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It was like the North Pole threw up in my living room. And Beck wasn't even born yet, so that was for only two kids! They got so many gifts that my kids were actually overwhelmed. So here's what we did…

  • Rotate the extras out. I took 2/3 of the gifts, hid them in the closet under my stairs, and there they remained all year. I've given them back to the kids for their birthdays, they earned a few on their behavior chart, and they will get more for Christmas this year…but we will STILL have leftovers. Don't tell, but I even re-gifted a few (not the ones from immediate family, though) to other kids' birthdays throughout the year. Our kids just don't need so much! And trust me, I'm not depriving them in any way. My kids have more toys than anyone I know personally, and that's saying a lot.
  • Remember VALUE and PRICE are different. When you look at $75 you might think, “but that won't even cover the one bladiblah my kid wants, let alone 3 or 4 presents!” Yeah, probably not…when you pay full-price! Remember, if a gift your child wants costs $50, don't pay $50 for it! Keep your eye on it throughout the year. Online, in stores, Zulily, daily deal sites, Amazon (if you add it to your cart it will notify you when the price changes), Black Friday, Hukkster. Buy the gift AFTER christmas when it's on sale, and it give it to them for their birthday! (January and June are the best two months to buy things as explained HERE.) Trust me, it WILL go down in price, I PROMISE!
  • Get creative. If your child wants something uber expensive that doesn't ever go on sale (like an American Girl doll or iPad mini…but please don't buy your kid an iPad mini, just for the record…) then buy it refurbished. Find a used one. Trade for one. Is your husband a dentist? Plummer? Piano tuner? Are you good at sewing or cleaning houses? Post on the classifieds that you're willing to trade and see what happens! Just. get. creative. Yes, it might mean work work for you. If you don't want to do the work, then don't buy your kids expensive gifts. Easy fix 🙂

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  • Don't forget the stockings! I think the budget above should include stockings, but I know that can be tough. So if you need an extra stocking budget, keep it small. Think about it, even if you only spend $25, that is 1/4 of your entire gift budget for your older kids! Stockings should be for simple things like treats, toothbrushes, travel toiletries, a magazine, chapstick, etc. Tune in tomorrow for a newly added “Part 4: Stockings 101” with tons of ideas and budget guidelines as well.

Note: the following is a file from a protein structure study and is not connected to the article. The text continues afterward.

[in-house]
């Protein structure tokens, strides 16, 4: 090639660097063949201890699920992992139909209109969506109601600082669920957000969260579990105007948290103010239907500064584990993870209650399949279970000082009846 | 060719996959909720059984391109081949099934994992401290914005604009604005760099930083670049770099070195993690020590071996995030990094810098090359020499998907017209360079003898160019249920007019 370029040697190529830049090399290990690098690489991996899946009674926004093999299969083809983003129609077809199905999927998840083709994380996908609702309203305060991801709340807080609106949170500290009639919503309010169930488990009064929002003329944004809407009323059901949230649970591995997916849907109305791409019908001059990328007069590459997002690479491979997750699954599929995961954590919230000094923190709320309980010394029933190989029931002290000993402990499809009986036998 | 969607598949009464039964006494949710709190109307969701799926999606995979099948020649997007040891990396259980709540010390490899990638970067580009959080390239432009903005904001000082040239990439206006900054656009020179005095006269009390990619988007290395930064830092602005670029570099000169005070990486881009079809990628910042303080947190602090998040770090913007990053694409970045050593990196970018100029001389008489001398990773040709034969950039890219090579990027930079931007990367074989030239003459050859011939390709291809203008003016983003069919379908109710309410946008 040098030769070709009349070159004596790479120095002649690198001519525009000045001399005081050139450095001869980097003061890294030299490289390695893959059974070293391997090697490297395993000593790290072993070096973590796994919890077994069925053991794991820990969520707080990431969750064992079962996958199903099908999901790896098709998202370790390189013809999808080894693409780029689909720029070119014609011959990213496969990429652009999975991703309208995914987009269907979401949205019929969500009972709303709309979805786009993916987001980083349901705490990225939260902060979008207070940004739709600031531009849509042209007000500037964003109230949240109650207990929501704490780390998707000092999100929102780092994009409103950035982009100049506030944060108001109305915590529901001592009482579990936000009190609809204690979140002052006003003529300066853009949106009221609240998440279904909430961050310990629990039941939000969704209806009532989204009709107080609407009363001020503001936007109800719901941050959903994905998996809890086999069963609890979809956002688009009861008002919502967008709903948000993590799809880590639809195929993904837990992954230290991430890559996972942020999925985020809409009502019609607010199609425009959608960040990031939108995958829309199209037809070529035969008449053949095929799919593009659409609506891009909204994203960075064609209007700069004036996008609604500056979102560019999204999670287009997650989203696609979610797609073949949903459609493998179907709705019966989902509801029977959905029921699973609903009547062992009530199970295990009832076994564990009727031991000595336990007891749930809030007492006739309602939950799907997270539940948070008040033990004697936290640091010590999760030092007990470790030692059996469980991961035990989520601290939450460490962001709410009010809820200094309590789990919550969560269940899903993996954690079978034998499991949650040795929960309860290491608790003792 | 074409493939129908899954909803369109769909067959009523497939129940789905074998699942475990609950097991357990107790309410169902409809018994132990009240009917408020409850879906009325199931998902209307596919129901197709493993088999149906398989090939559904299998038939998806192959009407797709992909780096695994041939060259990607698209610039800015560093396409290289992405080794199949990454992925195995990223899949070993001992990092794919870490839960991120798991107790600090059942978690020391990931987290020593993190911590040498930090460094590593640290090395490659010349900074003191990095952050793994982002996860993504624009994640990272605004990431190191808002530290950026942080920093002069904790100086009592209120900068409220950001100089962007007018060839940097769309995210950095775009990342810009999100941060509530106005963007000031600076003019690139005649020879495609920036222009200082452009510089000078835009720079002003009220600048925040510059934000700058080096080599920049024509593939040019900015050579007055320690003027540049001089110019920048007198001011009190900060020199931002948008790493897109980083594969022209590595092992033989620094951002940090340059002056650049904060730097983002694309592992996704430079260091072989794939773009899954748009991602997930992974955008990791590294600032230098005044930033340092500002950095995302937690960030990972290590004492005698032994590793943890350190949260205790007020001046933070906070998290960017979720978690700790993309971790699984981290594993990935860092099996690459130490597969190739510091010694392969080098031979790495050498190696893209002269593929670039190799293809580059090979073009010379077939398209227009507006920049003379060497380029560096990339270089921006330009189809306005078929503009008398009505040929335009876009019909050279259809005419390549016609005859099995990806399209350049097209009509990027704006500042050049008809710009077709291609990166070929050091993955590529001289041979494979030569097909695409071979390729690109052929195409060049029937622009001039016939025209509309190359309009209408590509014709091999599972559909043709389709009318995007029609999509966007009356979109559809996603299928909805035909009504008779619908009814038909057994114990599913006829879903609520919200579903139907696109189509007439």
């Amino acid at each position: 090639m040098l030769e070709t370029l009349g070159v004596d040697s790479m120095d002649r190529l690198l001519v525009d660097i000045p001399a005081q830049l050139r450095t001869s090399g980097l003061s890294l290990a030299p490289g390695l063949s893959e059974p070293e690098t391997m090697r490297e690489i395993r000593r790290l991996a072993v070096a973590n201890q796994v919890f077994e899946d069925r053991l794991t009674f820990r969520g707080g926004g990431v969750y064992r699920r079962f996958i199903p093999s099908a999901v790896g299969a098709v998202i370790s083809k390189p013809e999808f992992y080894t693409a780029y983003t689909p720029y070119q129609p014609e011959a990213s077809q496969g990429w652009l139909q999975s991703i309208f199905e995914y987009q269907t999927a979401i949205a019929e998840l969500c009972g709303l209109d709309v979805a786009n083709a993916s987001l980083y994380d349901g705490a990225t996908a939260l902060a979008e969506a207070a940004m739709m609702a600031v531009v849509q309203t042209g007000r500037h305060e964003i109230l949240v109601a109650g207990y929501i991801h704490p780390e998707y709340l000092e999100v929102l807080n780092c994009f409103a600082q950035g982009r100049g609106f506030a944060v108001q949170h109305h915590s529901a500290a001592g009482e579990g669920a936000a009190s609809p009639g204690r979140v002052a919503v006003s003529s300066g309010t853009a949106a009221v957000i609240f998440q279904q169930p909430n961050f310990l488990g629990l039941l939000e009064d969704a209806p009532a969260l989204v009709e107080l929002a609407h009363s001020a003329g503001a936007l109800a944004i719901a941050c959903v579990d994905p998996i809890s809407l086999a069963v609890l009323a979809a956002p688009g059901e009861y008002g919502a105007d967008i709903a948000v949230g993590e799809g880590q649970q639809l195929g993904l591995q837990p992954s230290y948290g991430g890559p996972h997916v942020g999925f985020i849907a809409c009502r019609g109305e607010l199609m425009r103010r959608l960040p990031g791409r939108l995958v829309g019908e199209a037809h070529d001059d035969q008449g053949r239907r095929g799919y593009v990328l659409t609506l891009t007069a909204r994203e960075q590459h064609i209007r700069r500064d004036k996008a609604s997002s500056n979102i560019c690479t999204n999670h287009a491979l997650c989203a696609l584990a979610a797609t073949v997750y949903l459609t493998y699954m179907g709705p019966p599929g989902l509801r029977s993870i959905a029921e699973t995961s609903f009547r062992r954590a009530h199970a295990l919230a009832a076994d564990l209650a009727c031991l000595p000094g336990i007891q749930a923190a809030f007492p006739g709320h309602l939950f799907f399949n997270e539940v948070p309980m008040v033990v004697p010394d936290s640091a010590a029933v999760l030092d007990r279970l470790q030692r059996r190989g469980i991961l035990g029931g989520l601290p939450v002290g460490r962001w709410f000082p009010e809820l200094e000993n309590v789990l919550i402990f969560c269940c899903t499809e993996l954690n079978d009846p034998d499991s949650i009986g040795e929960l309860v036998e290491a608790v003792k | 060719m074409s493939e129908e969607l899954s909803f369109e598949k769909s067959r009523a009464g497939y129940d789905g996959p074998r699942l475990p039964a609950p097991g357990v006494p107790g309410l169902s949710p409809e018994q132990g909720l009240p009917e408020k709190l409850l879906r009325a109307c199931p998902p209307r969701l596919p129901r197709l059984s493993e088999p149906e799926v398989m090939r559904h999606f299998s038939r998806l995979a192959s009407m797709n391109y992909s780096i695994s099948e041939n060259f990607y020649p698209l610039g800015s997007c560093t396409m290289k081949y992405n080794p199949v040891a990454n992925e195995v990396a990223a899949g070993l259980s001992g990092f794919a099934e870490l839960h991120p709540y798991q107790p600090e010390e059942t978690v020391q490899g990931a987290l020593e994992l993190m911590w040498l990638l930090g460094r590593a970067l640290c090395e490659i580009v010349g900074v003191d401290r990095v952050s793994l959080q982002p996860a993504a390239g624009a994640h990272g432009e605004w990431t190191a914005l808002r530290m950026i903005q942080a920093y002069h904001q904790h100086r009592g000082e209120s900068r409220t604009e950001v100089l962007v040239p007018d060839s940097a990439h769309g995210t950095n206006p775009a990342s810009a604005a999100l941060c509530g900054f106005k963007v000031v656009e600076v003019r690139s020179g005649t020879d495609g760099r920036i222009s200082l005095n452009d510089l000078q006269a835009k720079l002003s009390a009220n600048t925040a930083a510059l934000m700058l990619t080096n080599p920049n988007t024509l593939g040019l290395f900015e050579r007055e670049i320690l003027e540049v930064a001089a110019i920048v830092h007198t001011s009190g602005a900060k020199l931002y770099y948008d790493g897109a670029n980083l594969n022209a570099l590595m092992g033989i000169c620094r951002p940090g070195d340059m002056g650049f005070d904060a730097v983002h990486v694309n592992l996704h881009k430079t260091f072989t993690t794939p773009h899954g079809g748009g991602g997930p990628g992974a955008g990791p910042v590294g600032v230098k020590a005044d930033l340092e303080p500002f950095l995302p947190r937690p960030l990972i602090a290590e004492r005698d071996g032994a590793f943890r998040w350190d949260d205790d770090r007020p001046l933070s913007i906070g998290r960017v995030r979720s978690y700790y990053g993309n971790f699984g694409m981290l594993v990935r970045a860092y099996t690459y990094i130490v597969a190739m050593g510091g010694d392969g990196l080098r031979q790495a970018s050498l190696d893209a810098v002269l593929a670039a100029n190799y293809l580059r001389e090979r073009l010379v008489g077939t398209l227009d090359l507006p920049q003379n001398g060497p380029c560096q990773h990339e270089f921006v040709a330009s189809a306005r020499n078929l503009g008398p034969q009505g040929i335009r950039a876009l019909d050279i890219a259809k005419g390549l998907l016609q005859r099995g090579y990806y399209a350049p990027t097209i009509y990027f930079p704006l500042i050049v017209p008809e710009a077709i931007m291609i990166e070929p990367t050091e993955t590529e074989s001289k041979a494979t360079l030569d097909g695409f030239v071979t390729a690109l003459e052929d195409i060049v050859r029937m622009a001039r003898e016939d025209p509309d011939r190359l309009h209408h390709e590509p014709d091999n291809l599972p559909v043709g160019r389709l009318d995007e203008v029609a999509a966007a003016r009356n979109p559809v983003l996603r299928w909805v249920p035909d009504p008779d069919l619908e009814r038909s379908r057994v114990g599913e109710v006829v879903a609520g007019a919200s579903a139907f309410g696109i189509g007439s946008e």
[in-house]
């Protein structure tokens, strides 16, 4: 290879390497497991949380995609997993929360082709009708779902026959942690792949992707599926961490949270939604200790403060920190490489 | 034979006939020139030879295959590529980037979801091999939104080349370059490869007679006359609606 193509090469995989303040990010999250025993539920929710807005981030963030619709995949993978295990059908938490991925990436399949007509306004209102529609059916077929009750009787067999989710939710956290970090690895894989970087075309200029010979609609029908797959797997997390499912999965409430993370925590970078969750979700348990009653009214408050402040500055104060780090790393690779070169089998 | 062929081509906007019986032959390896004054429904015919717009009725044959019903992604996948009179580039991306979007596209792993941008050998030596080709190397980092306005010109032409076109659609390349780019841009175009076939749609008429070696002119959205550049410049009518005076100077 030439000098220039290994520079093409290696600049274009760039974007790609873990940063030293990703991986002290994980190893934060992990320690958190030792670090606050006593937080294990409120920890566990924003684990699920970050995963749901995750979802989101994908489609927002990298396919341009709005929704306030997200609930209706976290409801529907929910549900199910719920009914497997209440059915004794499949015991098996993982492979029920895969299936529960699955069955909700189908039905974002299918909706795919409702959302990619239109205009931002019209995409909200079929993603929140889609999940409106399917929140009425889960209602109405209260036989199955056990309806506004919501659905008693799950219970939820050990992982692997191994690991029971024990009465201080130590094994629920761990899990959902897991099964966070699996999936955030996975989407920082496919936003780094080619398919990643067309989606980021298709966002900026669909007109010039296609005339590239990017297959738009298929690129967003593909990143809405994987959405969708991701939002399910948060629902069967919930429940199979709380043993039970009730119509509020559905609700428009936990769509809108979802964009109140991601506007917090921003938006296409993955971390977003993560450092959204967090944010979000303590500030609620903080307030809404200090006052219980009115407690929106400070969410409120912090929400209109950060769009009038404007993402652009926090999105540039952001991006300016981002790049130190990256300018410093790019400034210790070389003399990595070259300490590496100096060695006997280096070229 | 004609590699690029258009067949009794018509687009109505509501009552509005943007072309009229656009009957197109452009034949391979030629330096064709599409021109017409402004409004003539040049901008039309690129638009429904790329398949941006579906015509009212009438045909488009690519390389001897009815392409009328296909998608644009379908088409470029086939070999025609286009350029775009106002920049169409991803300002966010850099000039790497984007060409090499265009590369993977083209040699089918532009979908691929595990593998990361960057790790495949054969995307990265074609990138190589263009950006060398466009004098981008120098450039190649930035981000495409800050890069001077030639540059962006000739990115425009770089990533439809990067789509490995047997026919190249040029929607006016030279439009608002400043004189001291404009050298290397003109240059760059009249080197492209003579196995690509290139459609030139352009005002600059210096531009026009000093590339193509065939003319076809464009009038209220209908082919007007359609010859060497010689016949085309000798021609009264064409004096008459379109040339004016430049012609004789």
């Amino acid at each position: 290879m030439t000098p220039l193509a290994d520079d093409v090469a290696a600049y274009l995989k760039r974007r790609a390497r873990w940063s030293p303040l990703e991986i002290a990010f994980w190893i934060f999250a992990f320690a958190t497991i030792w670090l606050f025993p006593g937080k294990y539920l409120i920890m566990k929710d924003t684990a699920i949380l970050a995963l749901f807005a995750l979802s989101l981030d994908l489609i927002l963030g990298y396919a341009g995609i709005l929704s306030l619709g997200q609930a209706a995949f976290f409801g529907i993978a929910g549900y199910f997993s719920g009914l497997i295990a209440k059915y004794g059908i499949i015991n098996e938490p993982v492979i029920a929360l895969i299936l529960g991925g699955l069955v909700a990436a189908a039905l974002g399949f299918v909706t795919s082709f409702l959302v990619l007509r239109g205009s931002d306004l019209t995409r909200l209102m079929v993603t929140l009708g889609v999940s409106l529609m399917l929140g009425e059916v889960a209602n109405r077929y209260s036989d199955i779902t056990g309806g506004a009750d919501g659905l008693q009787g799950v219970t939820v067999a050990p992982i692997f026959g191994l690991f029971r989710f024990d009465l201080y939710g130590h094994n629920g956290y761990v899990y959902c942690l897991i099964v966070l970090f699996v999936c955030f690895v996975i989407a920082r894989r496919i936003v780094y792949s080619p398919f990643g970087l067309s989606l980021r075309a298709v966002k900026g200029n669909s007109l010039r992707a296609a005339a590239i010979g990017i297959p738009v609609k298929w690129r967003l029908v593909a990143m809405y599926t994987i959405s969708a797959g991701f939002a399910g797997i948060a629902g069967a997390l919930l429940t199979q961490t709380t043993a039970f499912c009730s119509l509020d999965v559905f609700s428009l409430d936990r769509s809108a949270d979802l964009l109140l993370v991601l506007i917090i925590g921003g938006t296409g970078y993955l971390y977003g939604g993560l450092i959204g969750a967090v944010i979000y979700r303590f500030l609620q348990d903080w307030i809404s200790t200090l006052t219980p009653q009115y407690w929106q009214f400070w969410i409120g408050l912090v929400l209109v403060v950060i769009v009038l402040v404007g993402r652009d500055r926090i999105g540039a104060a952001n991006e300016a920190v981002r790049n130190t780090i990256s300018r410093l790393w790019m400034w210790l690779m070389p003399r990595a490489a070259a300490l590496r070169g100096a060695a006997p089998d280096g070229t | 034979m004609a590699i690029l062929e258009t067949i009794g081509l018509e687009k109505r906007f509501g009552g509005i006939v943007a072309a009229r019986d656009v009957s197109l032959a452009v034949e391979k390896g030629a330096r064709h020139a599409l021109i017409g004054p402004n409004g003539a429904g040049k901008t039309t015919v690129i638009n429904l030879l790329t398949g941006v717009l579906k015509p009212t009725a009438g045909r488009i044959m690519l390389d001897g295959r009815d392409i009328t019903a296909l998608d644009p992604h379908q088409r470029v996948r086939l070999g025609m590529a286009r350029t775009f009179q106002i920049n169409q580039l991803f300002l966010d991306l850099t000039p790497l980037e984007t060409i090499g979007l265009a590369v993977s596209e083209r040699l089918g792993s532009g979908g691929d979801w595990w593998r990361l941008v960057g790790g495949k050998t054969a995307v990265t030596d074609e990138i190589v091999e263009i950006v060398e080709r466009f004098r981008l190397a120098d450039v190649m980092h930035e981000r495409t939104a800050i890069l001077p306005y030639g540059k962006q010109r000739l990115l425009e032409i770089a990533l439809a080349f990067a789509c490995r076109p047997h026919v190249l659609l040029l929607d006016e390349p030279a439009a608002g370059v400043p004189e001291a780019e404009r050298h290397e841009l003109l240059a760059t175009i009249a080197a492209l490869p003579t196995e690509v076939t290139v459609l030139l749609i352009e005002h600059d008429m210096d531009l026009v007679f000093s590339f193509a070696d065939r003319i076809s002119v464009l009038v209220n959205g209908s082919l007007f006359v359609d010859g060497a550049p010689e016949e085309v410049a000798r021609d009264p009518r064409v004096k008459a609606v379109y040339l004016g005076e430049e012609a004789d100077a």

• Don't do it all on your own. That will just stress you out, honey. Read blogs! Check Pinterest! The work is basically done for you. My good friends the Six Sisters just posted “75 gift ideas for under $20”. Some are so cute! Don't reinvent the wheel, take advantage of what's out there.
  • The main rule here is to push yourself. If you can afford more, I totally understand the challenge (read what I have to say about that excuse in Part 1). As a rule, just make the budget tight! Challenge yourself! Force yourself to take time to carefully think through, plan ahead, and strategize for their gifts…rather than just waltz into the nearest toy or electronics store and walk out 30 minutes later with Christmas over and done with. Your Christmas, and kids, will be better for it.
  • Make your own tradition out of it. I did a lot of market research before writing this post, and even posted the question on my Facebook wall. I got so many great ideas from readers about how they make their tight Christmas budget special! Hear what readers just like yourself have to say about their Christmas budgets for their kids:
 Hannah K: We do 3 gifts, because the Wise men brought baby Jesus…3 gifts!
 Callie O: We do 3 gifts as well we spent under $100 on all 3 kids.